First Look: Brush Sushi Izakaya
The new Decatur restaurant serves up a dynamic range of Japanese cuisine
On a busy night at his new Decatur restaurant, Brush Sushi Izakaya, chef Jason Liang flashes his best blue steel. He waited six months for the remarkable mizu honyaki knife to arrive from Japan. With fastidious precision, he slides the sharp blade through a gleaming piece of fish as if it was butter and continues to assemble a gorgeous procession of nigiri on a platter.
Housed in a former bike shop just steps from the square, Brush is essentially two undertakings in one. As the name suggests, it is both an izakaya (a Japanese public house where a wide variety of small plates is designed to complement drinks) and a Tokyo-style sushi joint. Liang (previously at Craft Izakaya and ONE Sushi+) along with his business partner John Chen and wife Ching-yao Wang opened Brush in early April. It took a lot of wabi-sabi to transform a bike shop. The décor is restrained: brick walls, wood, natural materials. To the left, a huge, traditional-looking bluefin tuna painting hangs behind the L-shaped bar. In the rear is the robata grill next to a giant mural of a chicken labeled with all its parts. To the right there is a curving stretch of reclaimed pine that makes up the low counter sushi bar. There are no display cases, only cedar boxes with glass lids full of fresh fish.
The izakaya menu includes fried, raw, and pickled dishes, grilled meat and fish on sticks, and rice. Liang cares a lot about ingredient sourcing, and not just for the fish. Brush uses free-range chicken from Grassroots Farm. A5 Wagyu beef comes from Miyazaki, Japan. Dishes are delivered to the table as they are ready. Order as you go if you'd like certain dishes to come out before others.
Small plates run $6 to $16 with the exception of a decadent wagyu and uni toast ($24) topped with a quail egg. It's a flavor bomb. Sweet snow crab ($9) balances the velvety egg custard in chawanmushi speckled with earthy mushrooms and a sprinkling of briny salmon roe. Five gyoza (dumplings) ($9) show up under a paper-thin disc of fried batter and are filled with tender and incredibly savory Kobe beef. A petite bowl of house chashu rice ($8) is packed with seared pork belly over rice with runny soy-cured yolk and green onion bits.
The robata grill uses imported binchotan (white charcoal) resulting in skewers of tender, quickly seared grilled meats and innards bedecked with a craggy char. Some servings are on the small side like one shrimp for $4. Others like the chicken meatballs with unctuous yolk sauce ($6.50) are more substantial. The chicken oyster was a favorite among our party. At Brush you get an entire skewer ($4). Want just the crispy skin? That's possible, too. Have a hankering for soft knee bone? That'll be $3.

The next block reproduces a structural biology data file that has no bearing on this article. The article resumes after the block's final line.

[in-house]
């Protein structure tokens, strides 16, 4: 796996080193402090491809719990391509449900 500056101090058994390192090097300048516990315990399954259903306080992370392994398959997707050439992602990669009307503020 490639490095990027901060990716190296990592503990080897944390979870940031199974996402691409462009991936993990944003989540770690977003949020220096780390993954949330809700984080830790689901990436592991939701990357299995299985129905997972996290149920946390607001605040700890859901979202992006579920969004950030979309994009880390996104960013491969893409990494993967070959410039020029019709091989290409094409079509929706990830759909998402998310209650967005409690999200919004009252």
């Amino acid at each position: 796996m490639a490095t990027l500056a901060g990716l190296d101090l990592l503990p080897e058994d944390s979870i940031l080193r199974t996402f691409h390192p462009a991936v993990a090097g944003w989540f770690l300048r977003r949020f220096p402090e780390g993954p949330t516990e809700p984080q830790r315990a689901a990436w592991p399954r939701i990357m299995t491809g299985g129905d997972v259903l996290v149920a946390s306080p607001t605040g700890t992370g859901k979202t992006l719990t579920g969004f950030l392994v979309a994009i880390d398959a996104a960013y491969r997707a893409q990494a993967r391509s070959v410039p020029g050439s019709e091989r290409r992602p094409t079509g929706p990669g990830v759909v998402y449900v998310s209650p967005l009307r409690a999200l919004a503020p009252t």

At the sushi bar, fish from regional waters and Japan's Tsukiji Market are scored and seared using centuries-old techniques. Liang's fingers dart around like a maestro conducting an orchestra as he works. A blend of two types of rice and two kinds of vinegar comprise his sushi rice. Nori (seaweed) comes from the Tsukiji Market. Nigiri offerings differ based on seasonality with prices similar to Umi in Buckhead: six pieces for $28, 10 for $45. The chef's choice omakase is also priced similarly to Umi, ranging from $78 to $128. The experience begins with a wooden tray of four sample bowls. Ours included a plump miyagi oyster on the half shell, two almost too-adorable-to-eat marinated firefly squid, a cork-size sliver of braised monkfish liver (akimo), and super tender cuttlefish pieces. Then, with a most precise almost poetic flow, came the nigiri. With masterful precision Liang scored a shimmering kohada (gizzard shad) and anointed it with a touch of sauce before placing it on a slate tray. A golden eye snapper was the most memorable, its red flesh quickly seared and a brushed with a whisper of soy.
Dessert is not an afterthought at Brush. Wang makes them in house. Try the sizzling matcha cake served in a cast iron pan. Green tea sauce sizzles as it is poured over toast-shaped cake topped with matcha ice cream. Jeff Banks (formerly of the Luminary) helms the bar with an impressive selection of both sake and Japanese whiskies. Cocktails are built to pair with the sushi and fall in the $10-$12 range. There are four flavors of dangerously delicious sake slushies served in cute panda glasses.
The kanji character on Brush's logo means "something will never be forgotten" and that is the sentiment Jason Liang's omakase left me with. It's special occasion-worthy, but probably not a weekly indulgence. The izakaya menu fills that void with more moderate pricing. And that knife of Liang's? If my experience was any indication, it will be gliding effortlessly through everything it comes into contact with for years to come.